As we’ve already said, the amount of choice alone makes D&D: ToD well worth the coins of any adventure-loving fan of beat ’em ups. And speaking of treasure, Capcom really struck gold with the visual style. This CPS-2 powered game features the large, detailed sprites you’d expect from the hardware that hosted Capcom’s biggest games of the ’90s. And while the game looks good, what’s more surprising is just how well it plays. Even when four players and a horde of enemies are occupying the screen slowdown is almost nonexistent.
As good as the visuals are, Tower of Doom is no slouch in the audio department either. The music always fits the environments like a glove, ranging from epic (the stage 3 theme will be stuck in your head for days) to dark and moody, like the haunting chords that play as you plod through a swamp full of undead. While its tunes might not be as memorable as some of Capcom’s other games from the era, they’re all well composed and never sound out of place.
On top of the above average visuals and music, it’s hard to deny the appeal of running in with a full four person party and laying waste to hordes of fantasy creatures. While The game is loads of fun alone or with a friend, Tower of Doom shines when played with a full cast of heroes playing their roles well. Besides, if you wish to fight the Red Dragon alone, you’re going to need a King’s bounty in quarters to take him down.
While Tower of Doom gets most things right, there are a few dents in the games well-worn armor. While basic controls like attacking, dashing, and using your inventory work very well, more advanced functions like crouching and defending require you to hold a button while pressing the joystick back or down, which feels awkward in the heat of a frantic fight. Also, while the sprites look great and are well-animated, the use of colors in Tower of Doom is pretty limited, and some stages look a bit washed out. Expect to see lots of earth tones on your quest to save the republic of Darokin.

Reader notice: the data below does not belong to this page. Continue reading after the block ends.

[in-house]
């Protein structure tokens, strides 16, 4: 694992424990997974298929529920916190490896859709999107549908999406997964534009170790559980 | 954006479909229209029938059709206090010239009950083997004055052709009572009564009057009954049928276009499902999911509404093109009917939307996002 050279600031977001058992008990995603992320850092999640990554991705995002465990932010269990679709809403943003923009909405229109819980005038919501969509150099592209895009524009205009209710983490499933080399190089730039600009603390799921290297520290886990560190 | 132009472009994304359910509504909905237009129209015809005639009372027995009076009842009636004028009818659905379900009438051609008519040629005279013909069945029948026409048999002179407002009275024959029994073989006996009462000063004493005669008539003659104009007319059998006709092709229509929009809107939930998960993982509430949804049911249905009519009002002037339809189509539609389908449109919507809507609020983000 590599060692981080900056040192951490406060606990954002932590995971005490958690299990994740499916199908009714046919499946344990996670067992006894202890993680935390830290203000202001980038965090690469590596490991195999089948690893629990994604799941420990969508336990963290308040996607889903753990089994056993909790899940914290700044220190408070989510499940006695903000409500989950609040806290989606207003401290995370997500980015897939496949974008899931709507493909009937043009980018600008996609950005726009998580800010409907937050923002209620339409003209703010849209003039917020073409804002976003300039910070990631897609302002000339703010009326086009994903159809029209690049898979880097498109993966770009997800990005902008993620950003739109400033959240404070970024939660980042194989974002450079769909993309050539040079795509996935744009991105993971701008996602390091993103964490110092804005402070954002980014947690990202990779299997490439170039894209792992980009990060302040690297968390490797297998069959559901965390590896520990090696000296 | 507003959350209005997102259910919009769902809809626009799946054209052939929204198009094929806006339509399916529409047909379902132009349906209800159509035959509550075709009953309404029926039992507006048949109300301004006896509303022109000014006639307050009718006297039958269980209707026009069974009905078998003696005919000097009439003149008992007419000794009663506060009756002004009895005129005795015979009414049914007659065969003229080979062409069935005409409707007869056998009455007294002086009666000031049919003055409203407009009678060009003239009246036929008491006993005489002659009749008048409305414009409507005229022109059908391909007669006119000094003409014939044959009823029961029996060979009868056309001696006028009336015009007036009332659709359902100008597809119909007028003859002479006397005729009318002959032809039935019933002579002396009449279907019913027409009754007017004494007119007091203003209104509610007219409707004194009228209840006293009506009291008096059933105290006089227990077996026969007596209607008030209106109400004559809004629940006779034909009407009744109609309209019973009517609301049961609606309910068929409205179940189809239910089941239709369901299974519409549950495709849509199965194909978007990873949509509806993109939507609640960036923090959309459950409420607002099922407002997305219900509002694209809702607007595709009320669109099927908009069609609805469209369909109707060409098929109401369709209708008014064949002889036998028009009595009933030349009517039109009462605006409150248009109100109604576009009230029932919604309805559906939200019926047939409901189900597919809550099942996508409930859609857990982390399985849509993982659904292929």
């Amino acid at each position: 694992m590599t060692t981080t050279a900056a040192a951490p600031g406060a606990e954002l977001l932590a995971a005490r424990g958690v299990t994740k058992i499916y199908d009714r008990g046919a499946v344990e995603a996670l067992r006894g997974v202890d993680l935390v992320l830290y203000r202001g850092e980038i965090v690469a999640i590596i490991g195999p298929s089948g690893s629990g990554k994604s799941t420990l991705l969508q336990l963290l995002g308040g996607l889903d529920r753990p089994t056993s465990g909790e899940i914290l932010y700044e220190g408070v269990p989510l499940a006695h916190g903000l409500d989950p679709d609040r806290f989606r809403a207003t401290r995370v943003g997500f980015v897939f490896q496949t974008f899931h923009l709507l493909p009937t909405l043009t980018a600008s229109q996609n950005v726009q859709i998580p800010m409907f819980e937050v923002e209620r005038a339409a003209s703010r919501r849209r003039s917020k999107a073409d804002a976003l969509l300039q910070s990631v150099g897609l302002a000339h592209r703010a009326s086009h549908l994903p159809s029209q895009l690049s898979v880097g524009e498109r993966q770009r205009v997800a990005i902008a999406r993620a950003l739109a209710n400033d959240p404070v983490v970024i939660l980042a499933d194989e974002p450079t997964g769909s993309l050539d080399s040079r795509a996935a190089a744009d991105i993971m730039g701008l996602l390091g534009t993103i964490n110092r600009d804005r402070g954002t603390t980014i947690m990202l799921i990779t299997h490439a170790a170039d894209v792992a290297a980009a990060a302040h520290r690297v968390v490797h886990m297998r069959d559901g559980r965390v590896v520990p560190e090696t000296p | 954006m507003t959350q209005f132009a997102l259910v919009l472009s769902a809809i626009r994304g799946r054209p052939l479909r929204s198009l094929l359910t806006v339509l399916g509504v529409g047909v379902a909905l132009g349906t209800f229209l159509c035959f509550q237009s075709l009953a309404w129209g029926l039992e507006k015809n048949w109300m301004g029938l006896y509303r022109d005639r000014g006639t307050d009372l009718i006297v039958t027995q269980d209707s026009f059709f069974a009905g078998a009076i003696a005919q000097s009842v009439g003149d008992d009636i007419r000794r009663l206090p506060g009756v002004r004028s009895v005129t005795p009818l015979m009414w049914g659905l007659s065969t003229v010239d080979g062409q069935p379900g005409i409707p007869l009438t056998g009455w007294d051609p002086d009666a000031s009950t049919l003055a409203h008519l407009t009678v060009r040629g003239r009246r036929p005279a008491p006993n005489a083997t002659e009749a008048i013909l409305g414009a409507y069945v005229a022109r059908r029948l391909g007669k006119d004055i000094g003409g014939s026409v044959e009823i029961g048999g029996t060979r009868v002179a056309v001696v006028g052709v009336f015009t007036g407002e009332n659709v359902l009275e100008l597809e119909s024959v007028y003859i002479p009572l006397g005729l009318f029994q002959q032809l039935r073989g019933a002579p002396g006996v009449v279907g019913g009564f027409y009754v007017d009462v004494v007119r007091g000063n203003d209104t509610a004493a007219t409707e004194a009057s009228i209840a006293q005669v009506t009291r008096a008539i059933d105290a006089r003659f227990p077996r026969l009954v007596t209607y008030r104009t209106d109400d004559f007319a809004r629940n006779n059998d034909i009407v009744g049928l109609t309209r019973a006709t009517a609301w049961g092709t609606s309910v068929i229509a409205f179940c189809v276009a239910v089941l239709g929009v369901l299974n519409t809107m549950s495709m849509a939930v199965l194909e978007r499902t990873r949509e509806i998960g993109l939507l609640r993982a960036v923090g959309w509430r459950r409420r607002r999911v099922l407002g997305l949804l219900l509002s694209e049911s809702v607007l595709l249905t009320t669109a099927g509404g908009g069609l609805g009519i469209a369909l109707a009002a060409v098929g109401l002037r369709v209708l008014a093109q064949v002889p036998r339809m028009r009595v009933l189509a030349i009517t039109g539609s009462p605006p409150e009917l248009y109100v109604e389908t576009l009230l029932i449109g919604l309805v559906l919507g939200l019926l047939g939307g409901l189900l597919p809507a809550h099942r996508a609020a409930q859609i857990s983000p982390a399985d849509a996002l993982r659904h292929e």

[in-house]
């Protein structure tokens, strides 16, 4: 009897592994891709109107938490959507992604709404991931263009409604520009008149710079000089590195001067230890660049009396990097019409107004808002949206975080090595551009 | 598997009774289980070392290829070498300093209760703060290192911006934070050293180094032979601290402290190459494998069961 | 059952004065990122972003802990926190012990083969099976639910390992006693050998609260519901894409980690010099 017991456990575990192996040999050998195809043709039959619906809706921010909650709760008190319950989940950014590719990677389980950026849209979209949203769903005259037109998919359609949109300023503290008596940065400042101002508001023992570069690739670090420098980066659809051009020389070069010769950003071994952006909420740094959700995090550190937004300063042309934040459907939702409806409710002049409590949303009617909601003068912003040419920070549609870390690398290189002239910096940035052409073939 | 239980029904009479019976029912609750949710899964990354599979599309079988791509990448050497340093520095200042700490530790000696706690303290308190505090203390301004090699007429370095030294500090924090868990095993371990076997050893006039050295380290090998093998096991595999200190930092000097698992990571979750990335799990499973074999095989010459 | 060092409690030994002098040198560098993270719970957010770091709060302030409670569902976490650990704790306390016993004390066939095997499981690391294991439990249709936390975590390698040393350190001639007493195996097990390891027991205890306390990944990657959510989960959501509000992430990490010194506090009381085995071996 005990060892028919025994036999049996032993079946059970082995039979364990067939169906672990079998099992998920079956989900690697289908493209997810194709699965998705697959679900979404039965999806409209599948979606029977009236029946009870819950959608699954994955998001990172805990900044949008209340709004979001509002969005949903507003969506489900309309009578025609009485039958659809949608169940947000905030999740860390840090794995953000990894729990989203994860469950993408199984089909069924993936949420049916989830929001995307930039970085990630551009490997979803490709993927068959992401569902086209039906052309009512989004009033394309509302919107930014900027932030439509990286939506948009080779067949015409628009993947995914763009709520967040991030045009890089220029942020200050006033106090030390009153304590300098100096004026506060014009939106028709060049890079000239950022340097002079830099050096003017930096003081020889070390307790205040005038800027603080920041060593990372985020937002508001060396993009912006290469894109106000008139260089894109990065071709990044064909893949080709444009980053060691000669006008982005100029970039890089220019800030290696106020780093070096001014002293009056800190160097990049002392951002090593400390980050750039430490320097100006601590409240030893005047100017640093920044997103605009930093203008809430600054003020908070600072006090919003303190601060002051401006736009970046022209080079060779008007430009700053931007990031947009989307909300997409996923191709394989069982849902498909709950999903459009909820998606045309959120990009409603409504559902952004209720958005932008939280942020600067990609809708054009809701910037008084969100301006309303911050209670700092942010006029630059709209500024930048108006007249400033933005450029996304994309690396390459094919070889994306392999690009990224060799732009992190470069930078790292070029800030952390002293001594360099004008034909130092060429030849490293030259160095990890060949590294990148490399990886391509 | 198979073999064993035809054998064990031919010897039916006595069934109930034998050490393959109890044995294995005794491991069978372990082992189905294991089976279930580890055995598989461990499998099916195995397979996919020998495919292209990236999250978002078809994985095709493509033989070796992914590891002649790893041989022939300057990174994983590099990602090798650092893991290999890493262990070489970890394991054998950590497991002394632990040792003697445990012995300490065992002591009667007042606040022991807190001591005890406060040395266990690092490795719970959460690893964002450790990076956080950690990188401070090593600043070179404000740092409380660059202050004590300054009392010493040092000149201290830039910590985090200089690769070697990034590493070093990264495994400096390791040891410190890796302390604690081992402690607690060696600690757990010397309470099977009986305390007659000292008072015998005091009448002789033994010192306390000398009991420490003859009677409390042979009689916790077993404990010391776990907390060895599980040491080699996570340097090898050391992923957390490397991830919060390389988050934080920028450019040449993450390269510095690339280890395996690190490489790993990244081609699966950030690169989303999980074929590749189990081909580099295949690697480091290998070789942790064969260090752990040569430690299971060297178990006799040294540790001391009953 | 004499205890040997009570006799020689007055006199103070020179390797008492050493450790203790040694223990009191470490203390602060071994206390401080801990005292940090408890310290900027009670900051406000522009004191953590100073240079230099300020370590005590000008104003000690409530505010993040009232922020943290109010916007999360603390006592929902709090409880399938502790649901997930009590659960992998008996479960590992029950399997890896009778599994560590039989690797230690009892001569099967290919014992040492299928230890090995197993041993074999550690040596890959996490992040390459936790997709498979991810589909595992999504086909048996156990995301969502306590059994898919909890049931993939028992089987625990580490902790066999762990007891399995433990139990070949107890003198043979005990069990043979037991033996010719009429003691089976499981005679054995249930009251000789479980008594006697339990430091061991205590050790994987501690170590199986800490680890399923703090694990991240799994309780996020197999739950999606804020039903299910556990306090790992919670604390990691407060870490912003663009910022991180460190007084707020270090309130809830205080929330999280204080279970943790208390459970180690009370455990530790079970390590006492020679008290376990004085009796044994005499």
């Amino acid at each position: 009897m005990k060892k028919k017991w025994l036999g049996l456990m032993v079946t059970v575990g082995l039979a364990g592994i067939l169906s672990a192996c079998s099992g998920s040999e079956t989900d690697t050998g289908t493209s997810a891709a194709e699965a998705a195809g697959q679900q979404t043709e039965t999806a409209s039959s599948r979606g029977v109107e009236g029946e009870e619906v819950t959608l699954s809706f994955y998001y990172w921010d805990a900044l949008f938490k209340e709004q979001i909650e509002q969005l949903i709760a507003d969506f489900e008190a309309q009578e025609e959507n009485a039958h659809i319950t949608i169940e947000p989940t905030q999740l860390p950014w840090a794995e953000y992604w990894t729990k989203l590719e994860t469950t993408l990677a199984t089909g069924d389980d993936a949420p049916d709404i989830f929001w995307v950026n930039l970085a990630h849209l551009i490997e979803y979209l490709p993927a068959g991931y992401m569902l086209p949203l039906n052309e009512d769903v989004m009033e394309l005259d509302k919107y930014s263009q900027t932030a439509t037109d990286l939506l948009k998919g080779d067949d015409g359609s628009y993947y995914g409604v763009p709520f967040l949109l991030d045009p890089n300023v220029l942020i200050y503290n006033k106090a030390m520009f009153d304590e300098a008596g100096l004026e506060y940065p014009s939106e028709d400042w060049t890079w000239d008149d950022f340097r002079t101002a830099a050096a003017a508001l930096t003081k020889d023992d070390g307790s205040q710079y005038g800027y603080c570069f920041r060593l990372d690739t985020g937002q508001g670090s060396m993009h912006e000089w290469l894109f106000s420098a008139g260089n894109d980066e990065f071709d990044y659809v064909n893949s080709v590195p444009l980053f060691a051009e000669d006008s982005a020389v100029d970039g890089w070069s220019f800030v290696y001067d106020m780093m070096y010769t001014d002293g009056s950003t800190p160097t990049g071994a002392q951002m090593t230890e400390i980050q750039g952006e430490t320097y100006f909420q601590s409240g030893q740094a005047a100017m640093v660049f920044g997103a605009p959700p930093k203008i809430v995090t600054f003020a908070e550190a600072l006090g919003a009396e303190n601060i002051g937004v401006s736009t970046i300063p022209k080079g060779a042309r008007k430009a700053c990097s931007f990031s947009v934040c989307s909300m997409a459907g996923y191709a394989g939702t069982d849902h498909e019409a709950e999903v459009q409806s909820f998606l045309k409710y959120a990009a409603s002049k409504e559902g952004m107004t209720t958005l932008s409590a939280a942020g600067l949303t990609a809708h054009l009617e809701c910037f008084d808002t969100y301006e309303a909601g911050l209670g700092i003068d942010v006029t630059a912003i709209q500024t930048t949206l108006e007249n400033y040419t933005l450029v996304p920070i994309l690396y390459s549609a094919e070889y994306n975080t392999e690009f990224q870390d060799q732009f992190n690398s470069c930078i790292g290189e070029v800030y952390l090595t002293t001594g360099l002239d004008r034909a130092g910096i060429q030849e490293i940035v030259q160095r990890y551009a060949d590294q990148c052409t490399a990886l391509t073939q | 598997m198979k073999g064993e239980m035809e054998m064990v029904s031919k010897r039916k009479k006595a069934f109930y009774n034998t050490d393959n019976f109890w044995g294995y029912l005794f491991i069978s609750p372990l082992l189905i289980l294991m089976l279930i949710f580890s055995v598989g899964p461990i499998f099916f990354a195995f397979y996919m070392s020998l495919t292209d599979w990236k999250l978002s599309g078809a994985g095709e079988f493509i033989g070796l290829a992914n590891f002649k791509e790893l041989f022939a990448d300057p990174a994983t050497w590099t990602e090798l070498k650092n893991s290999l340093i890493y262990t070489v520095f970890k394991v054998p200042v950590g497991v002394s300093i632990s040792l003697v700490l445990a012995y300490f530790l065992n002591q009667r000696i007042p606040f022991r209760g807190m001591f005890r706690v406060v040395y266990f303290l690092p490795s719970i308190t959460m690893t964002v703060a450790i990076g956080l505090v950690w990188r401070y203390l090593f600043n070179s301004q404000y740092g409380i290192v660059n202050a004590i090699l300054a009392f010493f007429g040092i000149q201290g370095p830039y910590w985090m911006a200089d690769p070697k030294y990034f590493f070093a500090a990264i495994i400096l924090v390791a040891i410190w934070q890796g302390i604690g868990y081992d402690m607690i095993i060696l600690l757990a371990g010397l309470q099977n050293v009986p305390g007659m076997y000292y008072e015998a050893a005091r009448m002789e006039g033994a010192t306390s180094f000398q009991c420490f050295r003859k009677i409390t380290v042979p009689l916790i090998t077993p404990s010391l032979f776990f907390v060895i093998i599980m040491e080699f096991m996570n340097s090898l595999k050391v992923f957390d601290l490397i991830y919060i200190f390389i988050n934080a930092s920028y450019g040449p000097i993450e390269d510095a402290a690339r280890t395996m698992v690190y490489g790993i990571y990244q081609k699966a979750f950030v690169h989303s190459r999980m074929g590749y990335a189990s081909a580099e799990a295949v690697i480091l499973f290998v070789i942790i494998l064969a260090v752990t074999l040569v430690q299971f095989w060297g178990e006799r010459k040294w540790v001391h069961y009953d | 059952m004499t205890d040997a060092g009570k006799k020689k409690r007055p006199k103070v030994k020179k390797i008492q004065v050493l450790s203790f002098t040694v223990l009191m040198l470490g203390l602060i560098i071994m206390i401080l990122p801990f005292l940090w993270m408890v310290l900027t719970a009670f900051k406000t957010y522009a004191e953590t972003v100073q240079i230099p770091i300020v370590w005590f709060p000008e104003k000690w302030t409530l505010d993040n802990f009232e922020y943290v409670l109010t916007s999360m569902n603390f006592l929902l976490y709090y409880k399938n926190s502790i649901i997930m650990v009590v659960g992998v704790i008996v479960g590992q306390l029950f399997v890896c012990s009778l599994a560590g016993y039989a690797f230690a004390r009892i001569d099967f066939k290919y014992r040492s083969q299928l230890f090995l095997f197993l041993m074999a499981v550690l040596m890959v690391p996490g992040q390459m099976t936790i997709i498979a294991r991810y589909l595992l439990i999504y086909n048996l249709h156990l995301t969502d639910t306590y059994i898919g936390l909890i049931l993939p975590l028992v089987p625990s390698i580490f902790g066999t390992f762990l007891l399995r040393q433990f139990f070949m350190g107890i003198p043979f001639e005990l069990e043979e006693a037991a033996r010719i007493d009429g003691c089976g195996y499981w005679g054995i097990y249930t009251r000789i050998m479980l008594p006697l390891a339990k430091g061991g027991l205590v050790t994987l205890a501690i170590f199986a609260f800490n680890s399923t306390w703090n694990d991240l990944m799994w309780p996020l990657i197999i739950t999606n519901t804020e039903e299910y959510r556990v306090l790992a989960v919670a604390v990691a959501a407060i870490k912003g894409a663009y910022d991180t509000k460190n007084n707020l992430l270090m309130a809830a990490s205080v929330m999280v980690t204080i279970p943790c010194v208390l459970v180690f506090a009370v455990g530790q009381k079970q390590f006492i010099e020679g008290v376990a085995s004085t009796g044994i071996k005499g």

Another gripe, though it’s to be expected in any arcade beat em’ up, is that some of the bosses feel like they are designed with quarter-feeding in mind. While this doesn’t apply to every boss, the final boss, and both dragon encounters suffer from this problem and can make the game feel a bit cheap at times.
The Sum Up
Dungeons & Dragons: Tower of Doom is an excellent brawler that manages to meld two drastically different genres into one complete package, and it succeeds in most every regard. Fans of beat em ups will enjoy the large bosses and frantic melees. Those who love RPGs will surely be pleased by the lengthy quest, wealth of choices, and numerous nods to the source material that make Tower of Doom an adventure well worth embarking on. I give the game a well deserved four sticks out of five.
Final Verdict: 4/5
Available on: Arcade ; Developer: Capcom ; Publisher: Capcom ; Players: 1-4 ; Released: 1993